Faith & Insight: Taming the tongue takes tenderness

Where there is smoke, there is fire. And where our tongues rage, a roaring inferno can’t be far behind.

The smoke from the recent fires that crept into our beautiful piece of paradise became something of a metaphor for the difficult time in which we are living, and the discourse surrounding it.

Much like that gloomy film that permeated Northern Nevada and much of the West, the escalation of impolite and hurtful language being used today to communicate differing political and social points of view is having its own carcinogenic effect on our society. And the source is on the tip of our tongue. In fact, it is the tongue.

Chapter 3 of the Book of James, verses 1-12, teaches “Taming of the Tongue.” Its use of figurative language illustrates the poignant impact of small things, like a bit in the mouth of a horse, or a rudder on a large ship, to guide powerful forces. And so it is with tongue. For as diminutive as it is in relation to the overall size of our bodies, it has untold power.

“... the tongue is a small part of the body, but it makes great boasts. Consider what a great forest is set on fire by a small spark. The tongue also is a fire…” (James 3:5-6)

In many respects, the impact of the uncivilized discourse that is gripping our country is responsible for igniting the combustion we are seeing — literally and figuratively. It all too often seeks to mute and maim rather than to meet and maximize. People forget it is perfectly reasonable to agree to disagree, but respectfully so.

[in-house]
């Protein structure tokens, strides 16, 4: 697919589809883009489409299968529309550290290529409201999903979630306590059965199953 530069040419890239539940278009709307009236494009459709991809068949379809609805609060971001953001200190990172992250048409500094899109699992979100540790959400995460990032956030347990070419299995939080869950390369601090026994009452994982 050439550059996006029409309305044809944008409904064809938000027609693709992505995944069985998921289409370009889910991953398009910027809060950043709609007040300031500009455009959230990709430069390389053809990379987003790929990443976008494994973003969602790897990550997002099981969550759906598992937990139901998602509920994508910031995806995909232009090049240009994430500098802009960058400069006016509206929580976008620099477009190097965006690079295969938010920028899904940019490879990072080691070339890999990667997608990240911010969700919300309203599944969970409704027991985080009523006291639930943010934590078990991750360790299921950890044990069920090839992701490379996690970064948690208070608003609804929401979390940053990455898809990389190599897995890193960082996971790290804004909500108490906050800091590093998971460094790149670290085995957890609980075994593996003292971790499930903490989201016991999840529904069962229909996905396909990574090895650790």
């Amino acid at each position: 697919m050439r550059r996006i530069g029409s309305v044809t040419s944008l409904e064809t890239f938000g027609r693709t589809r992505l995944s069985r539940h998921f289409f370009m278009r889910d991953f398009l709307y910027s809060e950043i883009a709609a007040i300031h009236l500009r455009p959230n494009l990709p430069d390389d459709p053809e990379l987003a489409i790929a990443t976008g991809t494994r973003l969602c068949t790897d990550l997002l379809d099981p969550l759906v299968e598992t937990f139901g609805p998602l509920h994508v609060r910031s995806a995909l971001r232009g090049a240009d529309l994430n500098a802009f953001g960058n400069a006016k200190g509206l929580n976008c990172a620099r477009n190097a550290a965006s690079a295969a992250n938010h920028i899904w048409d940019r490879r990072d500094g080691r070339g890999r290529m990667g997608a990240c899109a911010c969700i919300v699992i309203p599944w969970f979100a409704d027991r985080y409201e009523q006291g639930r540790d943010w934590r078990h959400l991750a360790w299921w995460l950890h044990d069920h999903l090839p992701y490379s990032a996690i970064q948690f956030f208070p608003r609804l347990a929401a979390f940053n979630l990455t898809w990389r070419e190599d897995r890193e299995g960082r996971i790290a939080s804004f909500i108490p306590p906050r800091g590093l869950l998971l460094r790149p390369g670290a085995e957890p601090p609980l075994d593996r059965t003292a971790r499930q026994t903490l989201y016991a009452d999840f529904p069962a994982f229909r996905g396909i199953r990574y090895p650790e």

To this point, I was reminded recently that our last two U.S. Supreme Court justices to retire from the bench, Justices Scalia and Ginsburg, were frequently on opposite sides of legal decisions and issues, but they were best of friends, traveling together and enjoying one another’s company. And they are again.

Our country was founded on, among other things, the blessing of the right to free speech. However, our chief cornerstone, Jesus Christ, reminds us of a greater responsibility that trumps this and all else, “A new commandment I give to you, that you love one another: just as I have loved you, you also are to love one another. By this all people will know that you are my disciples, if you have love for one another.” (John 13:34-35)

Educators often speak of “teachable moments,” which are those immediate and unplanned opportunities to facilitate long-term connections. For such a time as this (Esther 4:14), may we all be educators of our young people by teaching the responsibility to love, to use speech to build-up one another. If this has not been a topic at the dinner table, or at least recently, consider the present for making it so.

We need healthy air for healthy conversation, so let’s all take a deep and delicious breath of mountain air , and praise God for our blue sky. And may our speech keep it that way.


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